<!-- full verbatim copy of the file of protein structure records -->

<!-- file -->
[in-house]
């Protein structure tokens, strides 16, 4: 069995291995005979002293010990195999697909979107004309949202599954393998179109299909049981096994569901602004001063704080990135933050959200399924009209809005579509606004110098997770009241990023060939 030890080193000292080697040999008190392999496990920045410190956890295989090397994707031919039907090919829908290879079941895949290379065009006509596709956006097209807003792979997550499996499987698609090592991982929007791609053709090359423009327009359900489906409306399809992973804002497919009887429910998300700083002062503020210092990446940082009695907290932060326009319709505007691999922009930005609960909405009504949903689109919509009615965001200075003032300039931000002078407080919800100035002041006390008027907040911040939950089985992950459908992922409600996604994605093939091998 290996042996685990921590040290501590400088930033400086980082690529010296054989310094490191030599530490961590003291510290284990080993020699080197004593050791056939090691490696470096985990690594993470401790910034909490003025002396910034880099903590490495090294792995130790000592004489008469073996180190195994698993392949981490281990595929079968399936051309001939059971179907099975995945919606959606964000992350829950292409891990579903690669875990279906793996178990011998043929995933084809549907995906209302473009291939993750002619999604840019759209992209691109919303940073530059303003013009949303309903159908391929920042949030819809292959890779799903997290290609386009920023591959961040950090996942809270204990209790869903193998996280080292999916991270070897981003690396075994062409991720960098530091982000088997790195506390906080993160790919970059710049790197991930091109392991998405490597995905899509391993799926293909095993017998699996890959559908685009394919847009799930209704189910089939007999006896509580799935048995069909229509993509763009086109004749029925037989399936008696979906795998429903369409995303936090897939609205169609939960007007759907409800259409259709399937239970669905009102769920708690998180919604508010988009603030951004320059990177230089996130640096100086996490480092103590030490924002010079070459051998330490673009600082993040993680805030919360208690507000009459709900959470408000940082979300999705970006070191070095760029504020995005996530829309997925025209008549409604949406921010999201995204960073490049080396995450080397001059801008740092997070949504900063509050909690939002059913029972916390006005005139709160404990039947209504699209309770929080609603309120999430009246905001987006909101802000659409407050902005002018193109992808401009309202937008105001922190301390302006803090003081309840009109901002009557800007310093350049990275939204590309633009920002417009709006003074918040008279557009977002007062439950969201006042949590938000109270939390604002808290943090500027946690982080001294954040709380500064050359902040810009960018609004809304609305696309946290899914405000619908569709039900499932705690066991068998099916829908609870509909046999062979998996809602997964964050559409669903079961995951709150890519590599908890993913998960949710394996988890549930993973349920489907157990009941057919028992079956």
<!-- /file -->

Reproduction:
[in-house]
């Protein structure tokens, strides 16, 4: 069995291995005979002293010990195999697909979107004309949202599954393998179109299909049981096994569901602004001063704080990135933050959200399924009209809005579509606004110098997770009241990023060939 030890080193000292080697040999008190392999496990920045410190956890295989090397994707031919039907090919829908290879079941895949290379065009006509596709956006097209807003792979997550499996499987698609090592991982929007791609053709090359423009327009359900489906409306399809992973804002497919009887429910998300700083002062503020210092990446940082009695907290932060326009319709505007691999922009930005609960909405009504949903689109919509009615965001200075003032300039931000002078407080919800100035002041006390008027907040911040939950089985992950459908992922409600996604994605093939091998 290996042996685990921590040290501590400088930033400086980082690529010296054989310094490191030599530490961590003291510290284990080993020699080197004593050791056939090691490696470096985990690594993470401790910034909490003025002396910034880099903590490495090294792995130790000592004489008469073996180190195994698993392949981490281990595929079968399936051309001939059971179907099975995945919606959606964000992350829950292409891990579903690669875990279906793996178990011998043929995933084809549907995906209302473009291939993750002619999604840019759209992209691109919303940073530059303003013009949303309903159908391929920042949030819809292959890779799903997290290609386009920023591959961040950090996942809270204990209790869903193998996280080292999916991270070897981003690396075994062409991720960098530091982000088997790195506390906080993160790919970059710049790197991930091109392991998405490597995905899509391993799926293909095993017998699996890959559908685009394919847009799930209704189910089939007999006896509580799935048995069909229509993509763009086109004749029925037989399936008696979906795998429903369409995303936090897939609205169609939960007007759907409800259409259709399937239970669905009102769920708690998180919604508010988009603030951004320059990177230089996130640096100086996490480092103590030490924002010079070459051998330490673009600082993040993680805030919360208690507000009459709900959470408000940082979300999705970006070191070095760029504020995005996530829309997925025209008549409604949406921010999201995204960073490049080396995450080397001059801008740092997070949504900063509050909690939002059913029972916390006005005139709160404990039947209504699209309770929080609603309120999430009246905001987006909101802000659409407050902005002018193109992808401009309202937008105001922190301390302006803090003081309840009109901002009557800007310093350049990275939204590309633009920002417009709006003074918040008279557009977002007062439950969201006042949590938000109270939390604002808290943090500027946690982080001294954040709380500064050359902040810009960018609004809304609305696309946290899914405000619908569709039900499932705690066991068998099916829908609870509909046999062979998996809602997964964050559409669903079961995951709150890519590599908890993913998960949710394996988890549930993973349920489907157990009941057919028992079956």